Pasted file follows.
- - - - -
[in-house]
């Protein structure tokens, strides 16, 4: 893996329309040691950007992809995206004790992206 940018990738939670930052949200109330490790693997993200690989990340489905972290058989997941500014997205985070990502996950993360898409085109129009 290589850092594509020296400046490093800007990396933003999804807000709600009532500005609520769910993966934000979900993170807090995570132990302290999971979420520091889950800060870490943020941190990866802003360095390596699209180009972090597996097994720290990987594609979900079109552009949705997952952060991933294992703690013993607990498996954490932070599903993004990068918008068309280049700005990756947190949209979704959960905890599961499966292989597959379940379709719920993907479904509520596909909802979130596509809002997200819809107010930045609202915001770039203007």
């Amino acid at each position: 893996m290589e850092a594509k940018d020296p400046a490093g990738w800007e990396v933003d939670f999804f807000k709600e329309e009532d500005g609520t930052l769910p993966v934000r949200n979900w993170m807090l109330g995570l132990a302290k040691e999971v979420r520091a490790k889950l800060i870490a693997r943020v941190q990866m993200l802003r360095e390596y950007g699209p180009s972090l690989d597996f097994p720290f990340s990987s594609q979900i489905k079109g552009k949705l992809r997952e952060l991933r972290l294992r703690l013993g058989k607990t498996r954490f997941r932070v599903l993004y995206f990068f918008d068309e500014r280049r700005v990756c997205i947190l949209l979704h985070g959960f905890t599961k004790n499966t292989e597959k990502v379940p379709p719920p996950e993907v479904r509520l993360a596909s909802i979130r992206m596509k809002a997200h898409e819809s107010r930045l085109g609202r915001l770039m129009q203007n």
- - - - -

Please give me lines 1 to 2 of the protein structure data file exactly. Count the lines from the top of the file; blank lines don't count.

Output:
[in-house]
């Protein structure tokens, strides 16, 4: 893996329309040691950007992809995206004790992206 940018990738939670930052949200109330490790693997993200690989990340489905972290058989997941500014997205985070990502996950993360898409085109129009 290589850092594509020296400046490093800007990396933003999804807000709600009532500005609520769910993966934000979900993170807090995570132990302290999971979420520091889950800060870490943020941190990866802003360095390596699209180009972090597996097994720290990987594609979900079109552009949705997952952060991933294992703690013993607990498996954490932070599903993004990068918008068309280049700005990756947190949209979704959960905890599961499966292989597959379940379709719920993907479904509520596909909802979130596509809002997200819809107010930045609202915001770039203007």